Publication Date: July 17, 2012
Lawyer, Andy Carpenter, and his ever present golden retriever, Tara, go into the therapy business. When visiting a former client and son of a local mob boss in prison, Andy agrees to take Tara to visit the man’s uncle, a former mob enforcer. The uncle, now elderly and a bit senile, makes comments to Andy that firm up his belief in his client’s innocence. In typical Andy fashion, he can’t help but dig deeper assisted by his usual team.
One of my friends – a person who really knows what I like to read – recommended this series a few years ago. It has a dog, who doesn’t like dogs? An anti-hero who is a maybe a little more of a schlub than me but gets it done, who doesn’t like that? Also, it’s hard to end one of the Rosenfelt novels without the feeling of have read the entire novel on a sunny porch with a sweet drink. Rosenfelt is refreshing.
To preface for those of you who don’t know Andy, he’s a lawyer who is wealthy – courtesy of his father (see the first book) – and very selectively active. He needs a personal investment in a case to take it on. Andy is very passionate about rescue dogs, he and a former client, Willie, have a shelter for Goldens (as Rosenfelt does in real life with his wife) so oftentimes the case will involve an animal.
In the case of Leader of the Pack (Andy Carpenter), before his wealth, Andy represented a man he thought innocent who is now serving a long term in jail. He feels that he has wronged the man in his defense and when the man’s uncle gives him reason to question further, he does. When Andy sinks his teeth into something, he goes for it but seldom alone and I love that about him. His girlfriend, Laurie, is a former cop and he doesn’t mind leaning on her from time to time when needed.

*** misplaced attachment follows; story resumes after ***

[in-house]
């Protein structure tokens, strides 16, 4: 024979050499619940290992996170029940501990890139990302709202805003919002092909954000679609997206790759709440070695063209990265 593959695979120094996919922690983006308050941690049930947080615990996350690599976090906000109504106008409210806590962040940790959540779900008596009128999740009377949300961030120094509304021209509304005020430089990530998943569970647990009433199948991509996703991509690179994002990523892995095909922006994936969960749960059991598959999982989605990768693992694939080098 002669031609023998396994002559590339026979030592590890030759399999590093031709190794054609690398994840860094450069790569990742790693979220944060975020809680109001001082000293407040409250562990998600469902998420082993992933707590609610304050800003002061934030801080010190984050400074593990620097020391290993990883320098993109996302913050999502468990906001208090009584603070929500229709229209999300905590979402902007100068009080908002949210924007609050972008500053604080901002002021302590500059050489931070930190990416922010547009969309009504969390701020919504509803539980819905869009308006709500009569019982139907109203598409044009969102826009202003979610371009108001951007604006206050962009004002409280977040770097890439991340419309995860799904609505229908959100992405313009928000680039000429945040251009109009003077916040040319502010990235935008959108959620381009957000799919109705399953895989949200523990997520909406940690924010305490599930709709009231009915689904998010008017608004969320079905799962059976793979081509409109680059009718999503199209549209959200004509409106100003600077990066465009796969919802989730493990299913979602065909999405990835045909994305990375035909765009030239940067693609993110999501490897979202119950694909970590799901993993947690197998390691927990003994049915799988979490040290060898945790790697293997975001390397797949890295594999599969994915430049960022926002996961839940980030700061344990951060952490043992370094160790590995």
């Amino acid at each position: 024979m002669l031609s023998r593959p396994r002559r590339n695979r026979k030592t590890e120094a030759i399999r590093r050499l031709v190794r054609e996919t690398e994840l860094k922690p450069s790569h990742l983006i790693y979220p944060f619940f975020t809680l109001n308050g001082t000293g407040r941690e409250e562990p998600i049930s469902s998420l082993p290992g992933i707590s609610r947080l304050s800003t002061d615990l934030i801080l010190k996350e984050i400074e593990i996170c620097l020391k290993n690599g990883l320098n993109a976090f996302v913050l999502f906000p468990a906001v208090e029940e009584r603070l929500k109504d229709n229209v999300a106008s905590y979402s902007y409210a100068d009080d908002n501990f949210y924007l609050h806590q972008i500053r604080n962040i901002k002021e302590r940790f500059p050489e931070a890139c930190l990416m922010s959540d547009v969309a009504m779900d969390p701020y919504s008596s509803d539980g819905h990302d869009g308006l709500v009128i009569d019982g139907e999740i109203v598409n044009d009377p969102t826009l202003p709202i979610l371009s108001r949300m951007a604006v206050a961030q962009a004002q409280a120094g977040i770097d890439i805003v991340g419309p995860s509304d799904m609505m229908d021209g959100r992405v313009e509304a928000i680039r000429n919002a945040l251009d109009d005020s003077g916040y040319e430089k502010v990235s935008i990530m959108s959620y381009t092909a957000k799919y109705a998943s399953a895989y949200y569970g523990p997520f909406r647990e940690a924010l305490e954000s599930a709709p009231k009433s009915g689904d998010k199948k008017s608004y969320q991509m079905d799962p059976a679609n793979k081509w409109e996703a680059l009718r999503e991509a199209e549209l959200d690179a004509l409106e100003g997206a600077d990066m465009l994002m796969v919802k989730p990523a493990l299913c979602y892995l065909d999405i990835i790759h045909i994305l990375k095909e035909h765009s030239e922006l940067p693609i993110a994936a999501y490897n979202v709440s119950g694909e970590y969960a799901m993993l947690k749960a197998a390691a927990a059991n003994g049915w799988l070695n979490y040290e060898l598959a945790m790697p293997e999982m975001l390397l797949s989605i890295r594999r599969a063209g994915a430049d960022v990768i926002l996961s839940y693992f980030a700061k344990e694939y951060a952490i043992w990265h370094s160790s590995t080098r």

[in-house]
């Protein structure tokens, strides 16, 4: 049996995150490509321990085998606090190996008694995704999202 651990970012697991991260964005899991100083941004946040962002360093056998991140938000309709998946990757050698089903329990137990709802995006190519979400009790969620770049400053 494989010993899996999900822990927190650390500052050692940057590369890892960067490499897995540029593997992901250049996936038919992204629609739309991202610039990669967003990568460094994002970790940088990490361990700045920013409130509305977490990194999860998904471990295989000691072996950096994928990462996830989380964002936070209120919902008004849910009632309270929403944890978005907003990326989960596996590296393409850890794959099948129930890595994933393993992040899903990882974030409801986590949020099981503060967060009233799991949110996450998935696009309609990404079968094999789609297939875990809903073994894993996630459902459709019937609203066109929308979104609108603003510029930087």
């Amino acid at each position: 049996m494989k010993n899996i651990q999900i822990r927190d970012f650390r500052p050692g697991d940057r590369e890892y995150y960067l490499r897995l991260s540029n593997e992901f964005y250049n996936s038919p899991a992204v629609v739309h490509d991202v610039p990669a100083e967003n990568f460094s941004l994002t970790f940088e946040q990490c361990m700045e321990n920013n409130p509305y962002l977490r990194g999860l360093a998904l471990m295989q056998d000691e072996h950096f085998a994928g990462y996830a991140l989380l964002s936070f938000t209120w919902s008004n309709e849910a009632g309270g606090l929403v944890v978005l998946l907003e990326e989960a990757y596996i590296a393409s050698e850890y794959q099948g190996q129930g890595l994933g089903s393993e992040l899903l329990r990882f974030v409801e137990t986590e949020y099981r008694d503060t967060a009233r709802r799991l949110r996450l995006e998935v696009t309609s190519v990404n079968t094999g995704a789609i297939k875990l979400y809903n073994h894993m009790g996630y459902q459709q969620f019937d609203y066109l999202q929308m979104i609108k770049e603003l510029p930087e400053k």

Is this a perfect read? No. A large cast of characters can be daunting and, as per usual, there’s a large cast of usual characters in this novel. While it’s fun to catch up with old friends, new readers may find them hard to remember but if you focus on Andy and Tara and get to know them over the course of a few books, it evens out. Rosenfelt has had a few moment of brilliance with plotlines but this book wasn’t one of those moments. I’m not saying the storyline wasn’t very good because it was. The present tense tone of the novel also gave me a bit of a headache.
As usual, Rosenfelt was fast, funny and fun. The flow, despite my personal POV bias, was steady – nothing really to stop the reader and the dialogue real. We get as much of the mystery storyline as we do Andy and Andy is someone we don’t mind knowing. He’s the guy you want to get a beer and have a laugh with – he’s paying of course.
Very good read as per usual from Mr. Rosenfelt. I highly recommend this series.